"As early adopters of new agricultural techniques, first responders in crises and entrepreneurs of green energy, rural women are a powerful force that can drive global progress." — UN Secretary-General António Guterres
The Invaluable Contribution of Rural Women to Development
The crucial role that women and girls play in ensuring the sustainability of rural households and communities, improving rural livelihoods and overall wellbeing, has been increasingly recognized. Women account for a substantial proportion of the agricultural labour force, including informal work, and perform the bulk of unpaid care and domestic work within families and households in rural areas. They make significant contributions to agricultural production, food security and nutrition, land and natural resource management, and building climate resilience.
Even so, women and girls in rural areas suffer disproportionately from multi-dimensional poverty. While extreme poverty has declined globally, the world’s 1 billion people who continue to live in unacceptable conditions of poverty are heavily concentrated in rural areas. Poverty rates in rural areas across most regions are higher than those in urban areas. Yet smallholder agriculture produces nearly 80 per cent of food in Asia and sub-Saharan Africa and supports the livelihoods of some 2.5 billion people. Women farmers may be as productive and enterprising as their male counterparts, but are less able to access land, credit, agricultural inputs, markets and high-value agrifood chains and obtain lower prices for their crops.
Structural barriers and discriminatory social norms continue to constrain women’s decision-making power and political participation in rural households and communities. Women and girls in rural areas lack equal access to productive resources and assets, public services, such as education and health care, and infrastructure, including water and sanitation, while much of their labour remains invisible and unpaid, even as their workloads become increasingly heavy due to the out-migration of men. Globally, with few exceptions, every gender and development indicator for which data are available reveals that rural women fare worse than rural men and urban women, and that they disproportionately experience poverty, exclusion and the effects of climate change.
The impacts of climate change, including on access to productive and natural resources, amplify existing gender inequalities in rural areas. Climate change affects women’s and men’s assets and well-being differently in terms of agricultural production, food security, health, water and energy resources, climate-induced migration and conflict, and climate-related natural disasters.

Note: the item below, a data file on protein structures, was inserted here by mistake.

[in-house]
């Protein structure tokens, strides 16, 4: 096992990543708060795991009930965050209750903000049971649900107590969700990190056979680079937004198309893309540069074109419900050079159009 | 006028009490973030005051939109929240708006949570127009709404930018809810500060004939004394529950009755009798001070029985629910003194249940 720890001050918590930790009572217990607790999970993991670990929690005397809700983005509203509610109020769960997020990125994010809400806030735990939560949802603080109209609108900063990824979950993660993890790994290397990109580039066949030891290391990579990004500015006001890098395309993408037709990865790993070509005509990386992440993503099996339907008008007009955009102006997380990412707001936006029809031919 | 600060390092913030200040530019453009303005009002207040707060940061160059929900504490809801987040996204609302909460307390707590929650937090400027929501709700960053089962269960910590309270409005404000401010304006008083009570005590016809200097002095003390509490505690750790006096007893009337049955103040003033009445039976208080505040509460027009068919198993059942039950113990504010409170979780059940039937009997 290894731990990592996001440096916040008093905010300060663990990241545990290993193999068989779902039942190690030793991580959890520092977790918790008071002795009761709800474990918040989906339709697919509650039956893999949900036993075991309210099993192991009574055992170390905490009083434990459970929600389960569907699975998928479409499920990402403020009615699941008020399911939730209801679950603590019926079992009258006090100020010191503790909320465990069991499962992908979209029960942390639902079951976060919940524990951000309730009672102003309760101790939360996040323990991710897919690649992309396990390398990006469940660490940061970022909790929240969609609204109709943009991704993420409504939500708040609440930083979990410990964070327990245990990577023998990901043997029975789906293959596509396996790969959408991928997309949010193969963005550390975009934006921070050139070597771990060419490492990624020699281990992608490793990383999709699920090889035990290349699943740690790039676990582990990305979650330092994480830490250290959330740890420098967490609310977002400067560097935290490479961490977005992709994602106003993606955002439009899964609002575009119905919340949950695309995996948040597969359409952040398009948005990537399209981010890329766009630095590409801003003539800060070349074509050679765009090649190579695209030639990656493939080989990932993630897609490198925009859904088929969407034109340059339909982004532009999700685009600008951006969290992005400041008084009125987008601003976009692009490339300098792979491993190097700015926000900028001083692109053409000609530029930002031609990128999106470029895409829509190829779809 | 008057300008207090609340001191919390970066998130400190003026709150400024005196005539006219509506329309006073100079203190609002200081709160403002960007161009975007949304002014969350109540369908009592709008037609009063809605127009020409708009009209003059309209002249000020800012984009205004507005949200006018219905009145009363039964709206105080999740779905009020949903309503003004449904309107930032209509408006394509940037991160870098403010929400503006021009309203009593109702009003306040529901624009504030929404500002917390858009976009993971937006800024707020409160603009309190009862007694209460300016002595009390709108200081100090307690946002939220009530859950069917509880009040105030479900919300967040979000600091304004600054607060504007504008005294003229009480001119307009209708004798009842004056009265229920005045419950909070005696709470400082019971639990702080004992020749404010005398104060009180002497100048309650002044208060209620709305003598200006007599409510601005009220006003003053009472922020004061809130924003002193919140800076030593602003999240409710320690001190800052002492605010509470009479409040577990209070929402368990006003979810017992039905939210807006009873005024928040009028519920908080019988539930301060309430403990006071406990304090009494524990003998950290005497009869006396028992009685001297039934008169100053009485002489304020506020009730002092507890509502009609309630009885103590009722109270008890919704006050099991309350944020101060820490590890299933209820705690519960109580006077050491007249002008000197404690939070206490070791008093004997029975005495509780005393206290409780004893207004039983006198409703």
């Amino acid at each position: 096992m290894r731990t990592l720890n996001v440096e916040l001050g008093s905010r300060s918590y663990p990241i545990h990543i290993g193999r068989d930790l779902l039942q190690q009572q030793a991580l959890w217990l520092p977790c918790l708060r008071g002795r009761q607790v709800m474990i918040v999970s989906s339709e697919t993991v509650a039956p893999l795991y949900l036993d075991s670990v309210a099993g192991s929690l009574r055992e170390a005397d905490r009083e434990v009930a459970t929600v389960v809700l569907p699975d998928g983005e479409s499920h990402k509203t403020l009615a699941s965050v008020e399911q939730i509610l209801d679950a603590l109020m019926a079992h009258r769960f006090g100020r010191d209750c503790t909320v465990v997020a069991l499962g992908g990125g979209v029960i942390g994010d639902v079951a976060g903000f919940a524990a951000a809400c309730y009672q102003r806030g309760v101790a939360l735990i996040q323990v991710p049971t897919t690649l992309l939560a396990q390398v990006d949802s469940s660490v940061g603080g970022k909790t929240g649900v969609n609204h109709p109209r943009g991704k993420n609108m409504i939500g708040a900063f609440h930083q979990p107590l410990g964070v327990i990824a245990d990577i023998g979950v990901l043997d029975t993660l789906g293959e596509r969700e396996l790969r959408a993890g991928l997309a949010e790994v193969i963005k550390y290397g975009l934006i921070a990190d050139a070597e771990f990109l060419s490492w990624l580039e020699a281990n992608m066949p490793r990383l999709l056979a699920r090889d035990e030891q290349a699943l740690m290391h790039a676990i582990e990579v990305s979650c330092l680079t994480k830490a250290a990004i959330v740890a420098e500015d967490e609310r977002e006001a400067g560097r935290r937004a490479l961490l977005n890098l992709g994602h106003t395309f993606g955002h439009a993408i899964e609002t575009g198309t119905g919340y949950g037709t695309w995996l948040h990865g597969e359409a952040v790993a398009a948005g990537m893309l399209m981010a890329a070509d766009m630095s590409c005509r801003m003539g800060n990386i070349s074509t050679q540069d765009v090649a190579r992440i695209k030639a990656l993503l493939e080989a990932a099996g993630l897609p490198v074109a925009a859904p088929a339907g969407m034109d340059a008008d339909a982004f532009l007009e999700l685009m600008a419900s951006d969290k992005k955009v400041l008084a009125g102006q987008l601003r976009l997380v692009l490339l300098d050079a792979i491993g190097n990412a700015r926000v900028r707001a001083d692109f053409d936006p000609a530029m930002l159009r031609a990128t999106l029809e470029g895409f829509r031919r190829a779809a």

2019 Theme: Rural Women and Girls Building Climate Resilience
As the world faces a critical need to act against climate change, this year’s theme highlights the important role that rural women and girls play in building resilience to face the climate crisis. This will be a timely conversation that leverages the momentum garnered by the UN Climate Action Summit held in September 23rd in New York.
Globally, one in three employed women works in agriculture. Women collect biomass fuels, manually process foodstuffs, and pump water — 80% of households without piped water rely on women and girls for water collection. Rural women are at the forefront of the battle lines when natural resources and agriculture are threatened. For example, a quarter of the total damage and loss resulting from climate-related disasters from 2006 to 2016 was suffered by the agricultural sector in developing countries, significantly impacting rural women and girls' food security and productive potential.
One of the most effective ways to achieve progress on the threats posed by climate change is addressing gender inequality. Empowered women have greater capacity to respond to climate change and they play important roles in adopting low-carbon technologies, spreading knowledge about climate change, and urging action.
Why do we mark International Days?
International days are occasions to educate the public on issues of concern, to mobilize political will and resources to address global problems, and to celebrate and reinforce achievements of humanity. The existence of international days predates the establishment of the United Nations, but the UN has embraced them as a powerful advocacy tool. More information available here.